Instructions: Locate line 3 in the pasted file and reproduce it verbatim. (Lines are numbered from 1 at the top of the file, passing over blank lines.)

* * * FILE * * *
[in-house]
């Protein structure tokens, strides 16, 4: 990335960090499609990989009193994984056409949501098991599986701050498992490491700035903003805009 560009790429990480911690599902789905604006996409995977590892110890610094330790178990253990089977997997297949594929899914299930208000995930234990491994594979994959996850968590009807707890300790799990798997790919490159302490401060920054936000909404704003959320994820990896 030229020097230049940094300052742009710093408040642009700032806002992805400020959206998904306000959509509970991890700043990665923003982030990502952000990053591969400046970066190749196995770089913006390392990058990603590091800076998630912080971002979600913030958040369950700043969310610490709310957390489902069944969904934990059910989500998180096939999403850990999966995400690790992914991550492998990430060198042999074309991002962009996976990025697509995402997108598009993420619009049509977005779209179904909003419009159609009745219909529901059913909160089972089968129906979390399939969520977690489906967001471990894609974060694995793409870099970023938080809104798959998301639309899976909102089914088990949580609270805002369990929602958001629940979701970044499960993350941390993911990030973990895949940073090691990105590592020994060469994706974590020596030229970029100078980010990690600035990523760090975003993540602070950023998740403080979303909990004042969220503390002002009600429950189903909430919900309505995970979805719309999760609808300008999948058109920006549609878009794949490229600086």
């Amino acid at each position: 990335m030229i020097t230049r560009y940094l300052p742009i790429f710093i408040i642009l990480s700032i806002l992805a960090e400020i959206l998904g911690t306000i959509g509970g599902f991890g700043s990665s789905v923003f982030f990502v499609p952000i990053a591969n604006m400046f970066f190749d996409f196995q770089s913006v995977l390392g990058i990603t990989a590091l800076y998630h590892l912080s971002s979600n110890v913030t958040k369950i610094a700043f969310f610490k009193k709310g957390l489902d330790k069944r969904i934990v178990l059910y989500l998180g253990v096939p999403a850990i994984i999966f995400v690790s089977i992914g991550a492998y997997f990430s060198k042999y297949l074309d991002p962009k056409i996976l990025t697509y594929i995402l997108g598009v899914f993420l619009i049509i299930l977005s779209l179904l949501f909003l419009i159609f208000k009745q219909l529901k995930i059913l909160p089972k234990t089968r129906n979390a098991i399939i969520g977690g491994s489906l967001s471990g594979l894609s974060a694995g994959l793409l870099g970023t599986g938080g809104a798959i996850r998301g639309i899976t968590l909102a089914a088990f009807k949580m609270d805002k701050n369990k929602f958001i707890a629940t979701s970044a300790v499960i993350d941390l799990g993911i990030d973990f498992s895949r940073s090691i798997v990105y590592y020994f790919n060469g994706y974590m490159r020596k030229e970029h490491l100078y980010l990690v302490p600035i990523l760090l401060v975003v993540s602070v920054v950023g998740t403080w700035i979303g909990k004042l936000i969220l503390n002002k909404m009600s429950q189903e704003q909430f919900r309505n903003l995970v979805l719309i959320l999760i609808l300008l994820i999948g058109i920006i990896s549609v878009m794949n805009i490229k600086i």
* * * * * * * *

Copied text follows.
């Amino acid at each position: 990335m030229i020097t230049r560009y940094l300052p742009i790429f710093i408040i642009l990480s700032i806002l992805a960090e400020i959206l998904g911690t306000i959509g509970g599902f991890g700043s990665s789905v923003f982030f990502v499609p952000i990053a591969n604006m400046f970066f190749d996409f196995q770089s913006v995977l390392g990058i990603t990989a590091l800076y998630h590892l912080s971002s979600n110890v913030t958040k369950i610094a700043f969310f610490k009193k709310g957390l489902d330790k069944r969904i934990v178990l059910y989500l998180g253990v096939p999403a850990i994984i999966f995400v690790s089977i992914g991550a492998y997997f990430s060198k042999y297949l074309d991002p962009k056409i996976l990025t697509y594929i995402l997108g598009v899914f993420l619009i049509i299930l977005s779209l179904l949501f909003l419009i159609f208000k009745q219909l529901k995930i059913l909160p089972k234990t089968r129906n979390a098991i399939i969520g977690g491994s489906l967001s471990g594979l894609s974060a694995g994959l793409l870099g970023t599986g938080g809104a798959i996850r998301g639309i899976t968590l909102a089914a088990f009807k949580m609270d805002k701050n369990k929602f958001i707890a629940t979701s970044a300790v499960i993350d941390l799990g993911i990030d973990f498992s895949r940073s090691i798997v990105y590592y020994f790919n060469g994706y974590m490159r020596k030229e970029h490491l100078y980010l990690v302490p600035i990523l760090l401060v975003v993540s602070v920054v950023g998740t403080w700035i979303g909990k004042l936000i969220l503390n002002k909404m009600s429950q189903e704003q909430f919900r309505n903003l995970v979805l719309i959320l999760i609808l300008l994820i999948g058109i920006i990896s549609v878009m794949n805009i490229k600086i």